Day 31: Myrtle Beach, S.C. to Dunn, N.C.

NorthCarolinaToday’s ride from Myrtle Beach to Dunn was fantastic. It started out with a lot of patchy fog but then the weather was cool, overcast and comfortable. We had plenty of dogs running with us, but they were the nice kind, not aggressive, and they kept their distance in parallel. Dunn is near the Raleigh-Durham-Chapel Hill triangle that includes N.C. State University, Duke University and the University of North Carolina. More than 50 years ago, those institutions and other collaborators established Research Triangle Park, now the largest research park in the world and the oldest in the United States. The park has more than 170 companies on its 7,000 acres, including large operations of major firms such as IBM, GlaxoSmithKline and Cisco. It is a thriving center of entrepreneurship an economic development, a shining example of the difference that research universities can make to their communities, the nation, and the world. Read more »

Day 27: Fayetteville to Sandersville, Ga.

Despite the perfect weather and the accurate routes, today’s ride was a brutal challenge – long miles of rolling hills and 6,000 feet of climbing. It was one if those days I had to pull out all the stops to finish. At one of the food stops, I took a walk around the van and looked at all the signatures. I know so many are behind me. Then I saw the photo of Michael, Marcia and Christa Parseghian; the little magnet picture of Jessica and her little saying “never give up;” Shanna’s “thank you” next to her name and the bandana she gave me; the notes and the Clu bracelet from Amy and Amanda. I saw the reminder of Dana, who so recently finished her fight with NPC. These are extraordinary kids and inspiring families. I got back on the bike and pushed it to Sandersville. Read more »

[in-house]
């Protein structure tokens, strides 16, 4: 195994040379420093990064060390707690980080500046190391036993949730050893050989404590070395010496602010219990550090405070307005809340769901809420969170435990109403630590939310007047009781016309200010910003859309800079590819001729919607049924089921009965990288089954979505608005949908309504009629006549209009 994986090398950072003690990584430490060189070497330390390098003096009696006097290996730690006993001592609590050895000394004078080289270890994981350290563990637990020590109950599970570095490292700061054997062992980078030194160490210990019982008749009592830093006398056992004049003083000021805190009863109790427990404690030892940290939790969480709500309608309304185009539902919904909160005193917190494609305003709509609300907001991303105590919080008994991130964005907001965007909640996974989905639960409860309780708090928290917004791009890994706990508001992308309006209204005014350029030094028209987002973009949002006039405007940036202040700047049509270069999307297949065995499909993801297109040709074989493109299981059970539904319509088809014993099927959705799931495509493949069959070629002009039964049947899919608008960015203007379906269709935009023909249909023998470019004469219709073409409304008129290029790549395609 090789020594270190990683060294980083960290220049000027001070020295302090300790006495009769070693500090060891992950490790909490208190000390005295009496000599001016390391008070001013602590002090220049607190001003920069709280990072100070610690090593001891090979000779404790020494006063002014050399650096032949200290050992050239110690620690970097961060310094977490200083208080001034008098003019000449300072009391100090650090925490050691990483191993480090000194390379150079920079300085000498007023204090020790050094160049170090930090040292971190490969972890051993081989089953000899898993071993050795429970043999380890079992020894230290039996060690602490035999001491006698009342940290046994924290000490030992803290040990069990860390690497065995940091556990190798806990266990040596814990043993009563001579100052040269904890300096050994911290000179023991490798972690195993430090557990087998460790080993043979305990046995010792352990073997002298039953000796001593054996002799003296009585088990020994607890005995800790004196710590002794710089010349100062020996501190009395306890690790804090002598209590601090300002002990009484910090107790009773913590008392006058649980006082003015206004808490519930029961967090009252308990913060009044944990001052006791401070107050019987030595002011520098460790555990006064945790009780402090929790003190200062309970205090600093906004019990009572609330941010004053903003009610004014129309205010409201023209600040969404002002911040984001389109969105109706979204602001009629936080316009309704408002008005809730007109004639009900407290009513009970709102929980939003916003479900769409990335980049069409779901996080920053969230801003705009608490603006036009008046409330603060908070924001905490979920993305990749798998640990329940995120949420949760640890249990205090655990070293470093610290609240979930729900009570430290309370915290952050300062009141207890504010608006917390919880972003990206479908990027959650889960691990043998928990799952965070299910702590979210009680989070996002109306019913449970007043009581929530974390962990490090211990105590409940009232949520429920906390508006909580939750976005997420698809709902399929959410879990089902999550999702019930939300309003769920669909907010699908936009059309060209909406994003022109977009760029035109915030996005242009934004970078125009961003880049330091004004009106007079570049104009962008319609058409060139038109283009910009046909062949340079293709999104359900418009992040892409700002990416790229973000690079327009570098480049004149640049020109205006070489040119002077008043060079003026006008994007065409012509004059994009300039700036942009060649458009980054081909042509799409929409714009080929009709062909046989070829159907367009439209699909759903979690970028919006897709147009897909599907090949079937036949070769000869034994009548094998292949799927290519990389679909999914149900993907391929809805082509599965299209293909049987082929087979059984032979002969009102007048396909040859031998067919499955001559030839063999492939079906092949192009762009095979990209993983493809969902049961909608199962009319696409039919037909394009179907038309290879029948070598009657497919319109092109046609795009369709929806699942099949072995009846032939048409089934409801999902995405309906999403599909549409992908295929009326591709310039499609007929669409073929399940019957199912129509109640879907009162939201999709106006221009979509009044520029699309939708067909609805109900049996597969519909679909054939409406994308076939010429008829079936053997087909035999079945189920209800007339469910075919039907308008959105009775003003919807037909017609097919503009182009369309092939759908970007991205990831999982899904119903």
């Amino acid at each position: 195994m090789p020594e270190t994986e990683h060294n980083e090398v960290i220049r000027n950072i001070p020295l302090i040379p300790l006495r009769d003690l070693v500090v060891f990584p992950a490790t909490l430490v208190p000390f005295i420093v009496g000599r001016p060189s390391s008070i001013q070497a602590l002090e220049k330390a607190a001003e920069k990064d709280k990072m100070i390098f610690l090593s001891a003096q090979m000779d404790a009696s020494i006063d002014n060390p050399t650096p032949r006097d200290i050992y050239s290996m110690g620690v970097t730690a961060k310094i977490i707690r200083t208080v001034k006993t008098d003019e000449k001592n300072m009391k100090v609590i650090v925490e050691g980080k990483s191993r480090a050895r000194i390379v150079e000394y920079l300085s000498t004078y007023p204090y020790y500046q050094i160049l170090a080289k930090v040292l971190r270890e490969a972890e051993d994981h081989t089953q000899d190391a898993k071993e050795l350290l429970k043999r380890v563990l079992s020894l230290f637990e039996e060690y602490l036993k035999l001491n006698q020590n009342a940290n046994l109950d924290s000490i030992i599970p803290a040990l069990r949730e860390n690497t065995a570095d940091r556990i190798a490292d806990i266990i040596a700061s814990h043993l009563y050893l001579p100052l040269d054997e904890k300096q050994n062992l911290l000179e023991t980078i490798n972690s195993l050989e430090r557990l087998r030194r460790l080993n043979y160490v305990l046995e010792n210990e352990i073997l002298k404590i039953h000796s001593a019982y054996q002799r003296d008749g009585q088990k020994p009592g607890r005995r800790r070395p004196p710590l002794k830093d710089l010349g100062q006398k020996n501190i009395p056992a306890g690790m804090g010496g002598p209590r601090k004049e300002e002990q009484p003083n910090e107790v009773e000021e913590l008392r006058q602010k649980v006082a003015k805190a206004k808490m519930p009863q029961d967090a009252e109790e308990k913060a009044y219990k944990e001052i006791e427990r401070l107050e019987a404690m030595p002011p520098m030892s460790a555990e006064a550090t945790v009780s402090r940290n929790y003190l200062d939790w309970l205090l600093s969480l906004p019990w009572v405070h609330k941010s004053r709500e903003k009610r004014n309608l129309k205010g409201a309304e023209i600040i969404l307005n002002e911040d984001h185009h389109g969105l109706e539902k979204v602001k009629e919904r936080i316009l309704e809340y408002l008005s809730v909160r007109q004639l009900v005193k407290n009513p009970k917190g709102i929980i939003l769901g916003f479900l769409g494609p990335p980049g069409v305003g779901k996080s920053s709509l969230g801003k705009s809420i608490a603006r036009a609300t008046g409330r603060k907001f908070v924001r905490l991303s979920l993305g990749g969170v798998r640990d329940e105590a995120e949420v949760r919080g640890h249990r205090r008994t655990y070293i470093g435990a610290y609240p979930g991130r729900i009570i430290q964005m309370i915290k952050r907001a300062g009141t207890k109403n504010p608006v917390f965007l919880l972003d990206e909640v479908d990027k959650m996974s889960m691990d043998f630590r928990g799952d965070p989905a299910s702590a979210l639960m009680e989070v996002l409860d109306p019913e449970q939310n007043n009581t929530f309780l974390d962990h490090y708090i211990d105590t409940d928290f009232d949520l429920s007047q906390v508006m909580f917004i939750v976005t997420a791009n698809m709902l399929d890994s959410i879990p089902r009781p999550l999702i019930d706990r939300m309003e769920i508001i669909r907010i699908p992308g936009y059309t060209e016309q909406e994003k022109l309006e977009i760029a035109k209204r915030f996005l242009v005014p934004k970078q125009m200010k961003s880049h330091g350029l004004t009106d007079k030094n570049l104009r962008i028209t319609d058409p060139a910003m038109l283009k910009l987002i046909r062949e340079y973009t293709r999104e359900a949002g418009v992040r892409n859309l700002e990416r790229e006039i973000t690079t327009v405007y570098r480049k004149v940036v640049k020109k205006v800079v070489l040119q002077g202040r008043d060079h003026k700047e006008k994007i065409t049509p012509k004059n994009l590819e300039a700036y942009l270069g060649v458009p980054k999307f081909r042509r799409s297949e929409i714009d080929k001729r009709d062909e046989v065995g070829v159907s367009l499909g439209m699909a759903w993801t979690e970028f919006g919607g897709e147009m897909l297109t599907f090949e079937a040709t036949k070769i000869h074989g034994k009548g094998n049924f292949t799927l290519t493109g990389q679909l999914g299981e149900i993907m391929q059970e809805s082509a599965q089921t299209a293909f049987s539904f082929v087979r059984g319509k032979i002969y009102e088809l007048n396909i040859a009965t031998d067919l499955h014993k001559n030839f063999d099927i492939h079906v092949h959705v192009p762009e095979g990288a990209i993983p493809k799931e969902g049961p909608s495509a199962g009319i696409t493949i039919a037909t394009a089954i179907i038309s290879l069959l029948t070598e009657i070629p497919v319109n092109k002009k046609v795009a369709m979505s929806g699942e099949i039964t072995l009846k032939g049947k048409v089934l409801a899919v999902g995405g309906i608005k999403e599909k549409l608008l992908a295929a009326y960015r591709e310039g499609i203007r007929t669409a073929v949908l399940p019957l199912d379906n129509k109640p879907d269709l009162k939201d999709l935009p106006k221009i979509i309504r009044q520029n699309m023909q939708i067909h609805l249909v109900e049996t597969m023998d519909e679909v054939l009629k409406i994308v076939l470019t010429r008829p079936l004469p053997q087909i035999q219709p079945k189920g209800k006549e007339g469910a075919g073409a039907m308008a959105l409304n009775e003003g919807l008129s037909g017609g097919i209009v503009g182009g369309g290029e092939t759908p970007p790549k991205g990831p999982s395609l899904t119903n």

NPC conference highlights

Now that I’ve finished the ride, I wanted to take time to say how proud I am of the College of Science’s contribution to the second annual Michael, Marcia, and Christa Parseghian Scientific Conference for Niemann-Pick Type C Research earlier this month. Several of the conference’s presentations highlighted research contributions from the laboratories of Notre Dame faculty and the efforts of their graduate and undergraduate research students.

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